Privacy has long been recognized as an important underlying and animating
value of various traditional causes of action to protect personal and territorial
privacy. Charter jurisprudence recognizes privacy as a fundamental value in
our law and specifically identifies, as worthy of protection, a right to informational privacy that is distinct from personal and territorial privacy. The right
to informational privacy closely tracks the same interest that would be protected by a cause of action for intrusion upon seclusion.21
 Sandra Jones and Winnie Tsige worked for the same bank.
They did not know each other, but Tsige was romantically
involved with Jones’ former husband. As a bank employee, Tsige
had access to Jones’ banking information. Using this access,
she looked into Jones’ banking records at least 174 times over
a period of four years. The information displayed included transactions details as well as personal information such as date of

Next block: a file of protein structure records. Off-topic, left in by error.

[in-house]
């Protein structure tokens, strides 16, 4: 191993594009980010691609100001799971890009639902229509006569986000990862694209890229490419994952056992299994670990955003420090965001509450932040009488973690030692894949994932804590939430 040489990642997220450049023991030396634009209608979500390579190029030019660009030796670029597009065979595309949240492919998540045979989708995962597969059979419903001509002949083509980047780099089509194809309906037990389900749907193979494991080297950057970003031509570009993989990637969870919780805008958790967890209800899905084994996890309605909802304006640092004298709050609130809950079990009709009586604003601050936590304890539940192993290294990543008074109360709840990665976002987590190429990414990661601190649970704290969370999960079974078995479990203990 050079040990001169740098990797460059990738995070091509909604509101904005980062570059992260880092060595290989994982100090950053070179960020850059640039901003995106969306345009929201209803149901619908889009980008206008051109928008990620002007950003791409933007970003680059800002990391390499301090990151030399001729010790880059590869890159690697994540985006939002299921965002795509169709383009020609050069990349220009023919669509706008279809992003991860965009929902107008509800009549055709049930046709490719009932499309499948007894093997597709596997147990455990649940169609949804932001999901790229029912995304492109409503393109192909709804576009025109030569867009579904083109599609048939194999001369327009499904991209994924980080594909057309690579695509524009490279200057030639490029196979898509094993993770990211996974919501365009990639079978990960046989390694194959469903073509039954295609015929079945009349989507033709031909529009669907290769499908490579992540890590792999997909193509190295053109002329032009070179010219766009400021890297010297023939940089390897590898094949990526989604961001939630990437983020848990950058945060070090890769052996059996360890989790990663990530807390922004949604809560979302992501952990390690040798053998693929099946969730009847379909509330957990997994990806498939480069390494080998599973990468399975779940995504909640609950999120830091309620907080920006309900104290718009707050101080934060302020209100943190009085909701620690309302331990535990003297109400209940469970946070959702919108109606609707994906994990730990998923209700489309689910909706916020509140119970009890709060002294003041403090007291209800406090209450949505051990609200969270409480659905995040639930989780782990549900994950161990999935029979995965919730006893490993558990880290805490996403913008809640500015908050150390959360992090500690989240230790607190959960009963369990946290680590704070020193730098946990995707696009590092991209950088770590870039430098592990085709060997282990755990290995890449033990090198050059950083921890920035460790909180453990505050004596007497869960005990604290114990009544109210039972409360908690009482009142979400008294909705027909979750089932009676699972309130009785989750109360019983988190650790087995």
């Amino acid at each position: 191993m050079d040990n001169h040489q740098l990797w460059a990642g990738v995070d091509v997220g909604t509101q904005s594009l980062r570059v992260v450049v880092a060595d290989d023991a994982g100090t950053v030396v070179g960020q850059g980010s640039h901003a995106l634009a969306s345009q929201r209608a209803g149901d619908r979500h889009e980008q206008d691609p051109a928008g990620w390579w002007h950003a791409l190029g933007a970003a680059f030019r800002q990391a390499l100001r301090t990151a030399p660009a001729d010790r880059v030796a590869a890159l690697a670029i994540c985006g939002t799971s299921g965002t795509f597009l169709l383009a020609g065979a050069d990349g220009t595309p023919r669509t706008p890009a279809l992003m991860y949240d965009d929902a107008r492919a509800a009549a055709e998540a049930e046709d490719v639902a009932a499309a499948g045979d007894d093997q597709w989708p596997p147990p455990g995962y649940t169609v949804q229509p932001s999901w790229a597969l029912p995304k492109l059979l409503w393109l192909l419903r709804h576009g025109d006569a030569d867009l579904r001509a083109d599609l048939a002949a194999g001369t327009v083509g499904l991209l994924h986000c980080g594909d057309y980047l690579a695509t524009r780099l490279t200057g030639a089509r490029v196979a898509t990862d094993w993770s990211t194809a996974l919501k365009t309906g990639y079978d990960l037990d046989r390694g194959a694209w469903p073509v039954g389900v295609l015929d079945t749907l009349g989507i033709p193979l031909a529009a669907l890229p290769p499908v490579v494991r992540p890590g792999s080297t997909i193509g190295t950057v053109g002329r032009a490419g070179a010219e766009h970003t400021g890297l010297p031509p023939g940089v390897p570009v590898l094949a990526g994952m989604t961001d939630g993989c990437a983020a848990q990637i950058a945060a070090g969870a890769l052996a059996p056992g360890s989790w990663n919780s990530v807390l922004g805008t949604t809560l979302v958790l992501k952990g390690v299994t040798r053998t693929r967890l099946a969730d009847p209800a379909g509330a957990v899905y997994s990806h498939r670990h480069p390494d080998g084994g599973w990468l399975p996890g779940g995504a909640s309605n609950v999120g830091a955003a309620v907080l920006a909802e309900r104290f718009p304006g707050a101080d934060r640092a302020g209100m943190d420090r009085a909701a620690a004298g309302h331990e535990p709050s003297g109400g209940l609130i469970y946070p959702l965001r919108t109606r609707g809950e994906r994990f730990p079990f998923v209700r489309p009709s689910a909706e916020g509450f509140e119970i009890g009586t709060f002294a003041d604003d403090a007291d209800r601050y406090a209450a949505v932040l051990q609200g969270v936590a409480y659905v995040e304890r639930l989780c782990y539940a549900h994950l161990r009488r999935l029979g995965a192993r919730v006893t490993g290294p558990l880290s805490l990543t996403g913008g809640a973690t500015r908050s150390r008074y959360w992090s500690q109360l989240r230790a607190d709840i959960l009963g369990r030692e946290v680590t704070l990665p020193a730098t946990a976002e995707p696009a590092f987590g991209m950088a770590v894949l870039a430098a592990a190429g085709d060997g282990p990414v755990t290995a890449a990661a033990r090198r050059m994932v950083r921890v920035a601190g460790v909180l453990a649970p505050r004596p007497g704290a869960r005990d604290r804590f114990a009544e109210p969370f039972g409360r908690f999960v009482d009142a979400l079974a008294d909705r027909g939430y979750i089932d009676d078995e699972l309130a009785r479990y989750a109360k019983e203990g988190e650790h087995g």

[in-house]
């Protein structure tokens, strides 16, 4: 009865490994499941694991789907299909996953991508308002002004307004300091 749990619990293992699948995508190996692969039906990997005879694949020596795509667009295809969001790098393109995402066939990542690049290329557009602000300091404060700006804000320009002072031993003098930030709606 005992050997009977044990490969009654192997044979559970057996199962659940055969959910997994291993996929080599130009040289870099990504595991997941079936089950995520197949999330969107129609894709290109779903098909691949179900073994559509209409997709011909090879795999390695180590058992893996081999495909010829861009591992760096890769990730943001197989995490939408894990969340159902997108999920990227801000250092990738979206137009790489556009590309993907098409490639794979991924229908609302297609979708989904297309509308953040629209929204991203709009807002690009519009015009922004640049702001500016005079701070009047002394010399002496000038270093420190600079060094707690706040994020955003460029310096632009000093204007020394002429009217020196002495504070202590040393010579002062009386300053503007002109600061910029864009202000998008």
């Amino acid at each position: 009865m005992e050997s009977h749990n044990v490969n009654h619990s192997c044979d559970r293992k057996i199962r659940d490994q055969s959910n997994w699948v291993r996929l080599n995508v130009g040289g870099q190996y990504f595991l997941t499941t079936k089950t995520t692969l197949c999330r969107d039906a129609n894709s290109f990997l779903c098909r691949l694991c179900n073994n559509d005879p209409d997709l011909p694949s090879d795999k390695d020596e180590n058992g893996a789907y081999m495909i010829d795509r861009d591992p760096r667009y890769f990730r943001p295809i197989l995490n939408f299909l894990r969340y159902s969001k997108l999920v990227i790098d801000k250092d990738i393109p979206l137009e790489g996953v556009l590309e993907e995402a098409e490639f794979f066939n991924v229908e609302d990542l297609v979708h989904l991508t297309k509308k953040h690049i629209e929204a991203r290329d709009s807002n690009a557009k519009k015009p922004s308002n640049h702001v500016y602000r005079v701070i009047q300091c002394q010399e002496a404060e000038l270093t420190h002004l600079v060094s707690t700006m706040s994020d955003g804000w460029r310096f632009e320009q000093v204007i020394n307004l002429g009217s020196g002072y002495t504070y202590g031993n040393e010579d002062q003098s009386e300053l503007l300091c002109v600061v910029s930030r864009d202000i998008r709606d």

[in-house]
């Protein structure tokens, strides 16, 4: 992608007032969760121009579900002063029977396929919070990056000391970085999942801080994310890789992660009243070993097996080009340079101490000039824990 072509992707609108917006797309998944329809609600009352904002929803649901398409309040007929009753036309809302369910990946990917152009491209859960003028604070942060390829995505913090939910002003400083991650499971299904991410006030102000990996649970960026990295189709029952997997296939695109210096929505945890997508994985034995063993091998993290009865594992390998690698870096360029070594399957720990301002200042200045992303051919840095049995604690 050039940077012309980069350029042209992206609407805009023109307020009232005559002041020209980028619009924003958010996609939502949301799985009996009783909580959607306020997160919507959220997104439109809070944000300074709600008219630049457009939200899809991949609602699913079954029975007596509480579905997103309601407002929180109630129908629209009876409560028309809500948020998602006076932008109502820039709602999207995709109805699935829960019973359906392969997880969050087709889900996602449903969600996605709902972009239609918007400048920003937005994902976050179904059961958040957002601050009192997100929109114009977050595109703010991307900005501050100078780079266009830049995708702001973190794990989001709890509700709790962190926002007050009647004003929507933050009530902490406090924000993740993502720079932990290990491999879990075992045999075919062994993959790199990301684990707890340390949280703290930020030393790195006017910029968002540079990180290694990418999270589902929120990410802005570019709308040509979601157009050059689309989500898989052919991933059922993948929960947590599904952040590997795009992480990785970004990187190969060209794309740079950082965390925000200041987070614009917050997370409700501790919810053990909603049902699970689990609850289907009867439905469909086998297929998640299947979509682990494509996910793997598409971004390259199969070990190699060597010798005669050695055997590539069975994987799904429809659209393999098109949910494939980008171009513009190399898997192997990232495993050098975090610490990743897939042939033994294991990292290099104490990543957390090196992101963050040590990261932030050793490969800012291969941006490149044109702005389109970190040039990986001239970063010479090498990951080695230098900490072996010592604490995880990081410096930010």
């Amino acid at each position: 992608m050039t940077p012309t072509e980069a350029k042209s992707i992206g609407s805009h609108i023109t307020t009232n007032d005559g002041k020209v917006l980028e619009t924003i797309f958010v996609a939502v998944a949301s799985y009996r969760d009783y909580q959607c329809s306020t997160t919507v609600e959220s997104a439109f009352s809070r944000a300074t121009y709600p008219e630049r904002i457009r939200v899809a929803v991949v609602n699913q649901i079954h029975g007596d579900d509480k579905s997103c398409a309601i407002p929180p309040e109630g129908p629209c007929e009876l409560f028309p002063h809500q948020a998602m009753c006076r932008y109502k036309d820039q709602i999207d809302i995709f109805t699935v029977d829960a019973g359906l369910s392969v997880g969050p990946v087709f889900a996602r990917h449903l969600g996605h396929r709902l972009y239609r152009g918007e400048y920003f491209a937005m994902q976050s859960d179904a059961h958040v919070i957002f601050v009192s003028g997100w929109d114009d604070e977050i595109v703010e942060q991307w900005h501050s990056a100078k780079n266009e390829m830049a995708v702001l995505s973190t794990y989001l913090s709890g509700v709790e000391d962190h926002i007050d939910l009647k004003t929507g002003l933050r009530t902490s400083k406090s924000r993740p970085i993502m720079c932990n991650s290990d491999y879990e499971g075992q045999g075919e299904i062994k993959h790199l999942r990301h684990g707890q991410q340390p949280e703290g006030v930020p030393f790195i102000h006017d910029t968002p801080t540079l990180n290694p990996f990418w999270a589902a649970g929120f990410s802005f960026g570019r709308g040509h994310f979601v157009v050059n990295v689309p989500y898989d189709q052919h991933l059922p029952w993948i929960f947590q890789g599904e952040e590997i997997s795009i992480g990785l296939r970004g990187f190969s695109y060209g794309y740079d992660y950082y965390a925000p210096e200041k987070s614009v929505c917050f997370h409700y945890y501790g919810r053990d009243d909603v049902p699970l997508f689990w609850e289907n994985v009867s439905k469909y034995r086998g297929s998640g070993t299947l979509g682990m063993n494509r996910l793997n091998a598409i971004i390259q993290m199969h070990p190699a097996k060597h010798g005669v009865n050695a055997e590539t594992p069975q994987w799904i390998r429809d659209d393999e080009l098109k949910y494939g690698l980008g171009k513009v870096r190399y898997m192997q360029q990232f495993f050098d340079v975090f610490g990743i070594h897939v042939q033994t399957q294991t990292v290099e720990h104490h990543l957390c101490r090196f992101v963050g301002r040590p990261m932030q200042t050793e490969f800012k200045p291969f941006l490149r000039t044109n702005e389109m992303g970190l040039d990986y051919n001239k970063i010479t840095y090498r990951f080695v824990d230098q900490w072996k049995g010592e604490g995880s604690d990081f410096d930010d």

birth, marital status and address. Tsige simply looked at the
information. She did not publish, distribute or record it in any way.
 After discovering what Tsige had done, Jones sued her
for breach of privacy. Her claim was summarily dismissed by
a motion judge on the grounds that her cause of action was not
recognized in Ontario. On appeal, the Ontario Court of Appeal
allowed Jones’ appeal and granted summary judgment in her
favour for damages in the amount of $10,000.
 In the absence of any established or statutorily created
tort in Ontario for invasion of privacy, the Court of Appeal in
Jones v. Tsige adopted the elements of the tort of intrusion on
seclusion set out in William Prosser’s influential 1960 article on
privacy law.22 This was one of four breach of privacy torts identi-
fied by Prosser, which include
(1) intrusion upon the plaintiff’s seclusion or solitude, or into his
(2) public disclosure of embarrassing private facts about the
(3) publicity which places the plaintiff in a false light in the
(4) appropriation, for the defendant’s advantage, of the plaintiff’s name or likeness.
21 Jones v. Tsige, at para. 66.
22 William L. Prosser, “Privacy” (1960), 48 Calif. L. Rev. 383, cited in Jones v.
Tsige, at para. 16.